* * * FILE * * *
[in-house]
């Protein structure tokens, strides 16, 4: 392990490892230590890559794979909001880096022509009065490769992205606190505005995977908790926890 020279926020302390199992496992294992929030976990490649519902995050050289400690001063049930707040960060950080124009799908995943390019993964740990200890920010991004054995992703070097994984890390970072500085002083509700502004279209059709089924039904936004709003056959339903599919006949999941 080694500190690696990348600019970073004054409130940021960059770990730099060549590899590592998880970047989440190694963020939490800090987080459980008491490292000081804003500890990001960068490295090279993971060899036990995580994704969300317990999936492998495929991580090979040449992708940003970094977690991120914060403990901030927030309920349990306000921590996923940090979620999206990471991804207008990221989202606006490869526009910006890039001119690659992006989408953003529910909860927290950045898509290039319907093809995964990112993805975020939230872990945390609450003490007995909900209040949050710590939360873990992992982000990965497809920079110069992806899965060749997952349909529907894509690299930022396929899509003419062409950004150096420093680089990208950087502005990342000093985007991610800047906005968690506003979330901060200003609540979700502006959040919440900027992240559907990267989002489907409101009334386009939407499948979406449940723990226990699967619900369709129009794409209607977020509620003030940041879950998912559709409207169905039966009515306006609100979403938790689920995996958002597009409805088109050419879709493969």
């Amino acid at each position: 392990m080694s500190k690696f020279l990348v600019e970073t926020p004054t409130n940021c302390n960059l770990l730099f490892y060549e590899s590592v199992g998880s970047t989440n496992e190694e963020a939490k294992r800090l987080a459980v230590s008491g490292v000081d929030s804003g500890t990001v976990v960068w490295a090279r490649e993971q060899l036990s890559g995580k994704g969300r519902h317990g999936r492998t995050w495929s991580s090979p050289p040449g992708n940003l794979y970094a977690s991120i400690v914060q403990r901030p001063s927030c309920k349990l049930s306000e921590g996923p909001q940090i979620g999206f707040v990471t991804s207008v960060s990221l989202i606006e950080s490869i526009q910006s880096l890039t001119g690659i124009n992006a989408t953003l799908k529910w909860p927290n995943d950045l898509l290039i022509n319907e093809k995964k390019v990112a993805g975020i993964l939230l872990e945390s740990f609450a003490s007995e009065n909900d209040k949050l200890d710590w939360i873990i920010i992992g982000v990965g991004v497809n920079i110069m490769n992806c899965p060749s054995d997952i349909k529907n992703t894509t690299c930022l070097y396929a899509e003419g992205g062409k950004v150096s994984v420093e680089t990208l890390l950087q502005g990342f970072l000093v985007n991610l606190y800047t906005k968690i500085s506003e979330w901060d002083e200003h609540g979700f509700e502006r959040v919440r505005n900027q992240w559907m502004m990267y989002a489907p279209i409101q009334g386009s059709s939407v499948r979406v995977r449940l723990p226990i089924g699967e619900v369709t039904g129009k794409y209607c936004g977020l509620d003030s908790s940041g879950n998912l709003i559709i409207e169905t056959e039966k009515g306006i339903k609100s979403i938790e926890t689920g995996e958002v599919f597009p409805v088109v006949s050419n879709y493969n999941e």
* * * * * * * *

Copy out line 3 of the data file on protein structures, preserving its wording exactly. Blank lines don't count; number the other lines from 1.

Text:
């Amino acid at each position: 392990m080694s500190k690696f020279l990348v600019e970073t926020p004054t409130n940021c302390n960059l770990l730099f490892y060549e590899s590592v199992g998880s970047t989440n496992e190694e963020a939490k294992r800090l987080a459980v230590s008491g490292v000081d929030s804003g500890t990001v976990v960068w490295a090279r490649e993971q060899l036990s890559g995580k994704g969300r519902h317990g999936r492998t995050w495929s991580s090979p050289p040449g992708n940003l794979y970094a977690s991120i400690v914060q403990r901030p001063s927030c309920k349990l049930s306000e921590g996923p909001q940090i979620g999206f707040v990471t991804s207008v960060s990221l989202i606006e950080s490869i526009q910006s880096l890039t001119g690659i124009n992006a989408t953003l799908k529910w909860p927290n995943d950045l898509l290039i022509n319907e093809k995964k390019v990112a993805g975020i993964l939230l872990e945390s740990f609450a003490s007995e009065n909900d209040k949050l200890d710590w939360i873990i920010i992992g982000v990965g991004v497809n920079i110069m490769n992806c899965p060749s054995d997952i349909k529907n992703t894509t690299c930022l070097y396929a899509e003419g992205g062409k950004v150096s994984v420093e680089t990208l890390l950087q502005g990342f970072l000093v985007n991610l606190y800047t906005k968690i500085s506003e979330w901060d002083e200003h609540g979700f509700e502006r959040v919440r505005n900027q992240w559907m502004m990267y989002a489907p279209i409101q009334g386009s059709s939407v499948r979406v995977r449940l723990p226990i089924g699967e619900v369709t039904g129009k794409y209607c936004g977020l509620d003030s908790s940041g879950n998912l709003i559709i409207e169905t056959e039966k009515g306006i339903k609100s979403i938790e926890t689920g995996e958002v599919f597009p409805v088109v006949s050419n879709y493969n999941e």